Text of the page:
I might summarize all that I have said—that the position of the President depends in a sense almost entirely upon United States public appreciation of the reasonableness and determination on the part of both sides to reach satisfactory settlement. From one point of view that would apply more strongly to the Central Government for throughout the war the United States has supported and assisted the Central Government. I would like to repeat again that I arrive here with a great deal to learn also with genuine appreciation of the difficulties involved in successful negotiations. The Generalissimo of course commands the respect and admiration of the people not only in the United States but of the world for his leadership during the war. Our interest is predominant in relation to this fact. The President to repeat again can do and desires to do a great deal for China but he must have the support of the people. My own mission I feel is to listen and to learn much that I don’t know concerning the difficulties. I understand there is a meeting of the Political Consultative Council which will consider the problems. I come to China as the President’s personal envoy to the Generalissimo and to his Government. That defines my position. I will listen to such statements the various groups may make but any statement of my views and my suggestions will be confined strictly to the Generalissimo. It is not my purpose to make known such views to anyone else even in general to the American Group. So I will not commit my views to anyone, not to any of the Generalissimo’s assistants and certainly not to any among the opposing groups.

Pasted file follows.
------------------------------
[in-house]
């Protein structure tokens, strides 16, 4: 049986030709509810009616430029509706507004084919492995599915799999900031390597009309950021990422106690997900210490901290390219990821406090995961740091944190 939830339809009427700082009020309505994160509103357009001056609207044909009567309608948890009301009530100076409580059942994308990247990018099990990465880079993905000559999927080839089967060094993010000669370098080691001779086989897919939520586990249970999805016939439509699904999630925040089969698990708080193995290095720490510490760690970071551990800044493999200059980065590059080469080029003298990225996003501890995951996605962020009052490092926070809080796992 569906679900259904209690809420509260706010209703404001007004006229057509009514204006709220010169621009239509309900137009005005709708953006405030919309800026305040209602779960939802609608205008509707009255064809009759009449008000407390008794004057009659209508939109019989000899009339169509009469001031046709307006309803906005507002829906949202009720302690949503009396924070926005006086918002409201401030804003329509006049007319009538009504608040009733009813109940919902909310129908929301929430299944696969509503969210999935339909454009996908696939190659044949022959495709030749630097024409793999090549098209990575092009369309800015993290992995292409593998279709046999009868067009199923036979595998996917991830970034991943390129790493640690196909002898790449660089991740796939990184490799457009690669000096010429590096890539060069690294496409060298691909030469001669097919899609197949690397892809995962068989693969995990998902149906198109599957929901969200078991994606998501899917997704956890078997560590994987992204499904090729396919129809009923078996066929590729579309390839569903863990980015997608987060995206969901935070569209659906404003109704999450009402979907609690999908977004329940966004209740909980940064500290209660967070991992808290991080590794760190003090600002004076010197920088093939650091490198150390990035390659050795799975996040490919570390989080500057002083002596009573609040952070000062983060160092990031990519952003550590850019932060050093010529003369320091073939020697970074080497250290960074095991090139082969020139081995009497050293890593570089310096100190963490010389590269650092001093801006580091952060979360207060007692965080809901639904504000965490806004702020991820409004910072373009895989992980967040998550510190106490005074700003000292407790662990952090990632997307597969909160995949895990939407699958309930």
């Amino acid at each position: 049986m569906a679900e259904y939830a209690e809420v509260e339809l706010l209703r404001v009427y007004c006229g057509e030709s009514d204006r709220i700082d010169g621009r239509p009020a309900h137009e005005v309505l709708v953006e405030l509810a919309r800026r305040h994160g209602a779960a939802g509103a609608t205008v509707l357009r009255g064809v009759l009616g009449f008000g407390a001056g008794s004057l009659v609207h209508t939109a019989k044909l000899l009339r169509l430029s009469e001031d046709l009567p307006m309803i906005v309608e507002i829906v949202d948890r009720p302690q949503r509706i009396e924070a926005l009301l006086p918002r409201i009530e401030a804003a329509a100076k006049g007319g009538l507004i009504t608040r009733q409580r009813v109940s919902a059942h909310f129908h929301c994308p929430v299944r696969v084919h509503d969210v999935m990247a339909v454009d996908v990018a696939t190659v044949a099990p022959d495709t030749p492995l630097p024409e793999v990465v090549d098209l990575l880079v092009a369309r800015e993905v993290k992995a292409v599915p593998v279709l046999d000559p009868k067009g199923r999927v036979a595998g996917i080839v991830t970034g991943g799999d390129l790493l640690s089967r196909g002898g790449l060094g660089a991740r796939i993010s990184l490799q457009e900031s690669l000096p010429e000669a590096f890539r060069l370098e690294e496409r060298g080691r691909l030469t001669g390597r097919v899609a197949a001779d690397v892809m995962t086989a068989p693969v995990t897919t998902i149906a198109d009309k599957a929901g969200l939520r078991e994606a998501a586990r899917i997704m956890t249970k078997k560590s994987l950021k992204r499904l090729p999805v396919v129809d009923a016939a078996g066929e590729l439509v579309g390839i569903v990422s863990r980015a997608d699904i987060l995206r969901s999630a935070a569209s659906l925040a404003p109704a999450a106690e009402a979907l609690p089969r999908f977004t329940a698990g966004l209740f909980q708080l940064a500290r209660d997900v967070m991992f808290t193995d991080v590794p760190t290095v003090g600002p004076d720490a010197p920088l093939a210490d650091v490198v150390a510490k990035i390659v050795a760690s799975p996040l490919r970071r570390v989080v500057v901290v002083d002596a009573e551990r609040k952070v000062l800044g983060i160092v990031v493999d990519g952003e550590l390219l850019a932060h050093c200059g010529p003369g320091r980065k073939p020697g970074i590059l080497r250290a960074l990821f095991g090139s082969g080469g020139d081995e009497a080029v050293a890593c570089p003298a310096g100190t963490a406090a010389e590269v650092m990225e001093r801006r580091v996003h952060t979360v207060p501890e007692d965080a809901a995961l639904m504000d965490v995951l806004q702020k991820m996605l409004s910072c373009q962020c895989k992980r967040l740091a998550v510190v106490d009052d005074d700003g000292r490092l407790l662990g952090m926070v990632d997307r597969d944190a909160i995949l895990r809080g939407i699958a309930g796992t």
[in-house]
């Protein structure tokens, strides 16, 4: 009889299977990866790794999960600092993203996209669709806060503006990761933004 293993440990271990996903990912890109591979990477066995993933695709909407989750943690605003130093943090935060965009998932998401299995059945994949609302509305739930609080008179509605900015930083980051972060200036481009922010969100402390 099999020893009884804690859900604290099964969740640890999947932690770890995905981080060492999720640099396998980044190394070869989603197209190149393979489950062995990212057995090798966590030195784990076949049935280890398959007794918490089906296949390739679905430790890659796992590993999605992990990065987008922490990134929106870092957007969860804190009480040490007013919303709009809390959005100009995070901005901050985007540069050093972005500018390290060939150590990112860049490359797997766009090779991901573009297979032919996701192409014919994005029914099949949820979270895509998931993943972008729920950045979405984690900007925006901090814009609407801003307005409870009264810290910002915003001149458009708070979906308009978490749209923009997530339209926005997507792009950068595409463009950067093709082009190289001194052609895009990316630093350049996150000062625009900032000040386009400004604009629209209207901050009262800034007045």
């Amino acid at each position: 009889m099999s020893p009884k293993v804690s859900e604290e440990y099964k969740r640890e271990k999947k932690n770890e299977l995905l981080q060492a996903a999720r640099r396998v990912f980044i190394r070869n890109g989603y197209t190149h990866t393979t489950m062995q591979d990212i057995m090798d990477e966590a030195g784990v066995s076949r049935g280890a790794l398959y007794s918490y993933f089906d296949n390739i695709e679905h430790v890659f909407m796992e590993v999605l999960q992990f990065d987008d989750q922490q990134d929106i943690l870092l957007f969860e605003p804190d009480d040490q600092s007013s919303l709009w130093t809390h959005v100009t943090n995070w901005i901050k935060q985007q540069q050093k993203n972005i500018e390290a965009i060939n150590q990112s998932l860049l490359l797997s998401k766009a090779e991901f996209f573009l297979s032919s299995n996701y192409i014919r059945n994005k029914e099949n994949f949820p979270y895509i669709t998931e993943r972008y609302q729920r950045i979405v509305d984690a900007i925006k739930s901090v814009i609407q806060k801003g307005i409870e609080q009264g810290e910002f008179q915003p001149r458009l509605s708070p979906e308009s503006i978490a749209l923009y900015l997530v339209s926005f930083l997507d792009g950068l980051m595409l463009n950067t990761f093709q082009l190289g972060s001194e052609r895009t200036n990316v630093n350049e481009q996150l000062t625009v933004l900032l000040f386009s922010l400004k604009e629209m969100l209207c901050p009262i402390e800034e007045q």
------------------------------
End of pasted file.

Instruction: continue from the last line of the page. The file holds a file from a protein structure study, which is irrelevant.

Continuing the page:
Generalissimo: I am very happy to hear what you have just said. I feel that the fact that the President has chosen General Marshall to come to China and the statement he recently made will be a great help to China. I feel strongly that if the statement the President made had been made a year earlier, the Communists would not have been so rambunctious. I quite realize that before the end of hostilities it would have been difficult for the American President to make such a statement. All along it has been the policy to be patient and to make peaceful settlement on the part of the Central Government. Now that you have come out and along with the statement of Mister [Page 797] Truman, we shall persist to seek a settlement in spite of the past experience in negotiations. Now that you have come to China, I would like to make it clear that if there are any questions, you will state them frankly. I should appreciate your advice and suggestions regarding what you see and hear so that we can use political means to reach a settlement with the Communists. I feel that the most important thing that the President said—is the existence of autonomous armies such as that of the Communist Army as inconsistent with and actually makes impossible political unity in China. I am sure you, General Marshall, fully recognize the importance of that statement as I do. We must exhaust every political means to settle this question. That is my conclusion that has been strengthened after I read the President’s statement.